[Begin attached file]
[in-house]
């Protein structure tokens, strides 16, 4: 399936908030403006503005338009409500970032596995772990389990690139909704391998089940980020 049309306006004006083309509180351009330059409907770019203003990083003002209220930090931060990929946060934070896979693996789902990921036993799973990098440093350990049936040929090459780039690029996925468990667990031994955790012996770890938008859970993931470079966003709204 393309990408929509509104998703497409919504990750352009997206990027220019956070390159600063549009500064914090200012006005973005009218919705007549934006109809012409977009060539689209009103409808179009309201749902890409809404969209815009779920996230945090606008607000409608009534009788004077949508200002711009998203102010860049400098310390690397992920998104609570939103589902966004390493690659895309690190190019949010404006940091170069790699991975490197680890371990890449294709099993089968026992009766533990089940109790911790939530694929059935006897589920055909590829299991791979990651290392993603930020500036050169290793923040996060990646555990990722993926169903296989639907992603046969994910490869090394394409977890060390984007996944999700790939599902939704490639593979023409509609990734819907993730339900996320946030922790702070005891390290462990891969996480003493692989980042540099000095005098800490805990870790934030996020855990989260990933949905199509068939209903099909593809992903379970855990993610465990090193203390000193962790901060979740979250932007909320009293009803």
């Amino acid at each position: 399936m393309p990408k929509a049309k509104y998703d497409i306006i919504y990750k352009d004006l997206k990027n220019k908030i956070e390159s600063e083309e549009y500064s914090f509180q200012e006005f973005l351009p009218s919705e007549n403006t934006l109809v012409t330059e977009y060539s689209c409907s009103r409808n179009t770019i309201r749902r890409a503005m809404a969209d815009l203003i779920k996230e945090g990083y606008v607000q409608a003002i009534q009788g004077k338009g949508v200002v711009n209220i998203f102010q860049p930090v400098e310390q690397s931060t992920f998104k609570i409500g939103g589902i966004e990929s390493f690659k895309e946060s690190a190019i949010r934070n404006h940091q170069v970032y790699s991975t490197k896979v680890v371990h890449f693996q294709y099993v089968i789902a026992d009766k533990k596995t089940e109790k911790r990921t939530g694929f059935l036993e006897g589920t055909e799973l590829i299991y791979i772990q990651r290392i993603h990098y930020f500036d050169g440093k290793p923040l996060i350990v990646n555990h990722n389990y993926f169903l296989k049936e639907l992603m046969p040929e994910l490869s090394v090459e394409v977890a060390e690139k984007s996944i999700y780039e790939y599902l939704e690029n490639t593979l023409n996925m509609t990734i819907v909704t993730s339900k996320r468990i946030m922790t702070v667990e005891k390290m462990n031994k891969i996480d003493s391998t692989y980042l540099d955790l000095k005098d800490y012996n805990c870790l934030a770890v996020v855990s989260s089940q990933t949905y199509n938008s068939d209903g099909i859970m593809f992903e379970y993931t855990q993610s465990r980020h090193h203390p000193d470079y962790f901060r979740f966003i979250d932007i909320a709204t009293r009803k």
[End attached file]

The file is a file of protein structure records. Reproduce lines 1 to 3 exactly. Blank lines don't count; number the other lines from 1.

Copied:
[in-house]
């Protein structure tokens, strides 16, 4: 399936908030403006503005338009409500970032596995772990389990690139909704391998089940980020 049309306006004006083309509180351009330059409907770019203003990083003002209220930090931060990929946060934070896979693996789902990921036993799973990098440093350990049936040929090459780039690029996925468990667990031994955790012996770890938008859970993931470079966003709204 393309990408929509509104998703497409919504990750352009997206990027220019956070390159600063549009500064914090200012006005973005009218919705007549934006109809012409977009060539689209009103409808179009309201749902890409809404969209815009779920996230945090606008607000409608009534009788004077949508200002711009998203102010860049400098310390690397992920998104609570939103589902966004390493690659895309690190190019949010404006940091170069790699991975490197680890371990890449294709099993089968026992009766533990089940109790911790939530694929059935006897589920055909590829299991791979990651290392993603930020500036050169290793923040996060990646555990990722993926169903296989639907992603046969994910490869090394394409977890060390984007996944999700790939599902939704490639593979023409509609990734819907993730339900996320946030922790702070005891390290462990891969996480003493692989980042540099000095005098800490805990870790934030996020855990989260990933949905199509068939209903099909593809992903379970855990993610465990090193203390000193962790901060979740979250932007909320009293009803």
């Amino acid at each position: 399936m393309p990408k929509a049309k509104y998703d497409i306006i919504y990750k352009d004006l997206k990027n220019k908030i956070e390159s600063e083309e549009y500064s914090f509180q200012e006005f973005l351009p009218s919705e007549n403006t934006l109809v012409t330059e977009y060539s689209c409907s009103r409808n179009t770019i309201r749902r890409a503005m809404a969209d815009l203003i779920k996230e945090g990083y606008v607000q409608a003002i009534q009788g004077k338009g949508v200002v711009n209220i998203f102010q860049p930090v400098e310390q690397s931060t992920f998104k609570i409500g939103g589902i966004e990929s390493f690659k895309e946060s690190a190019i949010r934070n404006h940091q170069v970032y790699s991975t490197k896979v680890v371990h890449f693996q294709y099993v089968i789902a026992d009766k533990k596995t089940e109790k911790r990921t939530g694929f059935l036993e006897g589920t055909e799973l590829i299991y791979i772990q990651r290392i993603h990098y930020f500036d050169g440093k290793p923040l996060i350990v990646n555990h990722n389990y993926f169903l296989k049936e639907l992603m046969p040929e994910l490869s090394v090459e394409v977890a060390e690139k984007s996944i999700y780039e790939y599902l939704e690029n490639t593979l023409n996925m509609t990734i819907v909704t993730s339900k996320r468990i946030m922790t702070v667990e005891k390290m462990n031994k891969i996480d003493s391998t692989y980042l540099d955790l000095k005098d800490y012996n805990c870790l934030a770890v996020v855990s989260s089940q990933t949905y199509n938008s068939d209903g099909i859970m593809f992903e379970y993931t855990q993610s465990r980020h090193h203390p000193d470079y962790f901060r979740f966003i979250d932007i909320a709204t009293r009803k």